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'General Hospital' Introduces Lipstick-Wielding Gay Male Nurse


General Hospital debuted a new character this week, a gay nurse played by actor Marc Anthony Samuel. To establish his character as gay, his first scenes involved him pulling out a tube of lipstick and offering to touch up a heterosexual woman. Oy.

UPDATE: A follow-up to this post.

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  1. @Ron Carlivati:

    It is too bad you won't address my point. Why do you put lipstick in the hands of a gay character, when you have never done that, nor would ever consider doing that, with any straight male character? You claim that you are not promoting stereotypes and argue that I shouldn't have any problem with the portrayal of an effeminate male. I don't. My problem is that you would only make a gay character effeminate. That's the stereotyping at work. That is the manifestation of your underlying homophobia. It would be absurd to you and the other writers to make one of the straight males wield a lipstick tube, but it is perfectly natural to impose these predilections on gay characters. You have precisely the same biases as the TV writers of the early 1960s-70s. You just dress it up as something supposedly bold and progressive. Too bad you couldn't get Richard Simmons to perform gay minstrelsy. Maybe next season.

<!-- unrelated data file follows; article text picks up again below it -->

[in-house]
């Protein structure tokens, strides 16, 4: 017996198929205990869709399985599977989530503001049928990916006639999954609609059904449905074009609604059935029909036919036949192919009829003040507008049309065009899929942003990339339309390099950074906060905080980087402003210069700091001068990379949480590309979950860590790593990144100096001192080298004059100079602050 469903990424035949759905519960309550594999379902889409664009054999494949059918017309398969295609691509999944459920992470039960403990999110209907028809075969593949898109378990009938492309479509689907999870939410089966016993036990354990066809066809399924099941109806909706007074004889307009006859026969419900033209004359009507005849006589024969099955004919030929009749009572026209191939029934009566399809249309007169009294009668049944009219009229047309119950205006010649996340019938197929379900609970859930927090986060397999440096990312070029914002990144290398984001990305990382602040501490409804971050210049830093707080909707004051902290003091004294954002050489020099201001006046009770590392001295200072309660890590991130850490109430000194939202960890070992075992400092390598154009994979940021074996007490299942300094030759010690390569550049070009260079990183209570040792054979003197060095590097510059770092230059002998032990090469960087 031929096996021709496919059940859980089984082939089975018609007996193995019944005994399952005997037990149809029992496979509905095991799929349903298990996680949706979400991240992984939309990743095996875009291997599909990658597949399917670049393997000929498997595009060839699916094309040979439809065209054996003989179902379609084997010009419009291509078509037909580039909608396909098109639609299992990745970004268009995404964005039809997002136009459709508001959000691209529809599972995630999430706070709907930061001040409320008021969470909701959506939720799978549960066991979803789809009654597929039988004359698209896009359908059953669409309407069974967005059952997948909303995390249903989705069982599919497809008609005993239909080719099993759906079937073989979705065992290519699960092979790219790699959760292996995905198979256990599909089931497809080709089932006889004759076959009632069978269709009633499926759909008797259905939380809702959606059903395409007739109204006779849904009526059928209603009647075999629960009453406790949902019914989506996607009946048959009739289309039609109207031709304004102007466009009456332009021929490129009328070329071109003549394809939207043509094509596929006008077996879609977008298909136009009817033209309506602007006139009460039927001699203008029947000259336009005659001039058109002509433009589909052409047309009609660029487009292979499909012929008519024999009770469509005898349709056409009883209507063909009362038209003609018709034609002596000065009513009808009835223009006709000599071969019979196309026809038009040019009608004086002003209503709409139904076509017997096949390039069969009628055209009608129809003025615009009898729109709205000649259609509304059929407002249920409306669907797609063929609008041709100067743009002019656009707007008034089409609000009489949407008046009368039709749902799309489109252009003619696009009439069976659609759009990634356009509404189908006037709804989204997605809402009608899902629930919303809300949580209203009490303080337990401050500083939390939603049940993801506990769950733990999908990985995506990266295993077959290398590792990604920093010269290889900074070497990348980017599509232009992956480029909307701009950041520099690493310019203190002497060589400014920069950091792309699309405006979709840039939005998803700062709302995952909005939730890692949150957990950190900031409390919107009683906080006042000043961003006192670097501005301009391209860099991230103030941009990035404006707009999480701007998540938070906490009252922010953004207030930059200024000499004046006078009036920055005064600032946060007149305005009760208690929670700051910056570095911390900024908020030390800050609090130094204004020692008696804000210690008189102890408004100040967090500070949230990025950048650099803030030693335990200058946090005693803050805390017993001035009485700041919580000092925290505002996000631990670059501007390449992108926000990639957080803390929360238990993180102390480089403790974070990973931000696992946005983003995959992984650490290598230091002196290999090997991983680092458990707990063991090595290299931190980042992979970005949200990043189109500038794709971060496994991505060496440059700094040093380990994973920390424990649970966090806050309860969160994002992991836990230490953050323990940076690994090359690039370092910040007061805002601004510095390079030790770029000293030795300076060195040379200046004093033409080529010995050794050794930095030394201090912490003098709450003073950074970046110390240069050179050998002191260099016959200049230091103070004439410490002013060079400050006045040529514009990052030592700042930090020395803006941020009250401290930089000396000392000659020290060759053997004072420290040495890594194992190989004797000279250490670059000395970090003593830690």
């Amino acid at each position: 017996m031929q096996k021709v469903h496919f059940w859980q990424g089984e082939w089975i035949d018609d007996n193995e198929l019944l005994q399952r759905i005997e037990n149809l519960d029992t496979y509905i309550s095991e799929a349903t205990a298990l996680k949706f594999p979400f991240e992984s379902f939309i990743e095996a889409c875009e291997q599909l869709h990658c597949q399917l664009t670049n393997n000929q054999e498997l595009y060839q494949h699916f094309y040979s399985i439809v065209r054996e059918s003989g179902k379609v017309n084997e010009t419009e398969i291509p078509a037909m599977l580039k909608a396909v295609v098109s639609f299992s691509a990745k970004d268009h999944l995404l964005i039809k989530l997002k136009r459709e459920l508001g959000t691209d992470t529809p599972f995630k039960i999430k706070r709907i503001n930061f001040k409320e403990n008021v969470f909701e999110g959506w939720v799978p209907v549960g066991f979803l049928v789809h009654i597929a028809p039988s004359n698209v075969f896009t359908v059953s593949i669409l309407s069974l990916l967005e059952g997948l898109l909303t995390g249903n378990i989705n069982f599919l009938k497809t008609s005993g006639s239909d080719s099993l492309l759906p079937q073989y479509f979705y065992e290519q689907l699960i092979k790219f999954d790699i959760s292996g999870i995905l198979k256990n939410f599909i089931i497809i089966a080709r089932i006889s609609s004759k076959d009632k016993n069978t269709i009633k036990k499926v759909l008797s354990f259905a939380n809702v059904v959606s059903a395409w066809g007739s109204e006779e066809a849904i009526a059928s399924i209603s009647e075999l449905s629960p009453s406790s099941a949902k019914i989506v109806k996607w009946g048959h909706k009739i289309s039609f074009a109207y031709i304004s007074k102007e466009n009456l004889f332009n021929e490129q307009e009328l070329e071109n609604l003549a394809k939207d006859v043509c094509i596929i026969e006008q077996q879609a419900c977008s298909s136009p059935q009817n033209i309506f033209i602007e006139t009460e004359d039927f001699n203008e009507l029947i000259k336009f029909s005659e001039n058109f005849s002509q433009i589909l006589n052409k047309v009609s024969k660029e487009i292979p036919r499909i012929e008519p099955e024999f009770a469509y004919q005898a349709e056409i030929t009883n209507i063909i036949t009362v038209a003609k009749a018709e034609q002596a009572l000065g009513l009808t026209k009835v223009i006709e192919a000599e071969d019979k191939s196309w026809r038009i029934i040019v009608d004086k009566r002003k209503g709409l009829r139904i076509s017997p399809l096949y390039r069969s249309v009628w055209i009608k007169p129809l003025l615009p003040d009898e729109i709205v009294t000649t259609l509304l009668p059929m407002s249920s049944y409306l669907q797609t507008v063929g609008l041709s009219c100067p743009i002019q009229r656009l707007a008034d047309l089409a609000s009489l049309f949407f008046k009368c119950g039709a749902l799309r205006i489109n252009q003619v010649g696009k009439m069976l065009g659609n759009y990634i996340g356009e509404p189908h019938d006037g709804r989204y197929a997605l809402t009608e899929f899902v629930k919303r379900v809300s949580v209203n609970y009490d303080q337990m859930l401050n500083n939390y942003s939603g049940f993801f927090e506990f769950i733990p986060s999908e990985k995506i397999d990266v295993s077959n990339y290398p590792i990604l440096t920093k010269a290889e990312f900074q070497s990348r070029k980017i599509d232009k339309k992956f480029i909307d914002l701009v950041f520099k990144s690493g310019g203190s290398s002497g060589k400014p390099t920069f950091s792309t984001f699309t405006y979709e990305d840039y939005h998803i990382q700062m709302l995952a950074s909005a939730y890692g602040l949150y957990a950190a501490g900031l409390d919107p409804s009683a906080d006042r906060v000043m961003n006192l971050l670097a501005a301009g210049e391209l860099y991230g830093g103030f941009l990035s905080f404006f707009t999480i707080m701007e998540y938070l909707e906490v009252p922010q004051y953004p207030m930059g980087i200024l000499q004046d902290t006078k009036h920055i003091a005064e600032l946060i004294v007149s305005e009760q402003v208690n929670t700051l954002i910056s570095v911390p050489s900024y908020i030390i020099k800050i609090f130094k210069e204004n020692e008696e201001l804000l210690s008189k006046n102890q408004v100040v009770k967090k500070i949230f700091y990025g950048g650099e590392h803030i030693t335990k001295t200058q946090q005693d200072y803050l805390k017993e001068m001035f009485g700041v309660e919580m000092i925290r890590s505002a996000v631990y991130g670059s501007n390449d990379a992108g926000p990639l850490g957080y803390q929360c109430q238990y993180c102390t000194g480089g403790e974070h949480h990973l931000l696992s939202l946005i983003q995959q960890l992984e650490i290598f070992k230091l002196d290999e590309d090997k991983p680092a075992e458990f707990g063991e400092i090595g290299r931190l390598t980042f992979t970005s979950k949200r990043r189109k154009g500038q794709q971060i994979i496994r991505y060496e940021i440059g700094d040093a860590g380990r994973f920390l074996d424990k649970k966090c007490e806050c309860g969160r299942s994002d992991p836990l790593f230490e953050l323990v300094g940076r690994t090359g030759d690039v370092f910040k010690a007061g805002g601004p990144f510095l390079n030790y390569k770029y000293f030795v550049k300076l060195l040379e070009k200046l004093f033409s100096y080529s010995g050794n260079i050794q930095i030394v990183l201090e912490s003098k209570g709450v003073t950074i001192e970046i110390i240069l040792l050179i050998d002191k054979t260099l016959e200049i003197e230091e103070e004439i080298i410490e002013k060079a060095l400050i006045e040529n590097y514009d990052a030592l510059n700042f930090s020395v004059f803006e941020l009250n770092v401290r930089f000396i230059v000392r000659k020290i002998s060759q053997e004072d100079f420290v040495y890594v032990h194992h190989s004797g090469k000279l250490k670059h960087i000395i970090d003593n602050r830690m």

Posted by: Jeff | Dec 9, 2012 1:24:06 AM

  2. I'm sure Felix isn't the only man who is going to be working for Lucy's cosmetics company (which is where I assume he'll be working). Why not wait and see before everyone makes a judgement?

    And for those people who keep saying that Ron needs to create an ultra masculine gay character, HE'S ALREADY DONE THAT! To great success! It's obvious a lot of the people who are complaining haven't see his writing. He's created lesbian characters, gay characters and this is just the beginning of Felix.

    Posted by: Chris B | Dec 9, 2012 1:36:29 AM

  3. "...i've said it before yet i'll say it again, BD Wong played gay characters in non-traditional gay roles on TWO hit TV series for more than a decade."

    @Little Kiwi: I know you've stated that many times, but I see no evidence that it's true.

    BD Wong is a wonderful actor who has played characters who were NOT portrayed as gay in All-American Girl, Oz and Awake.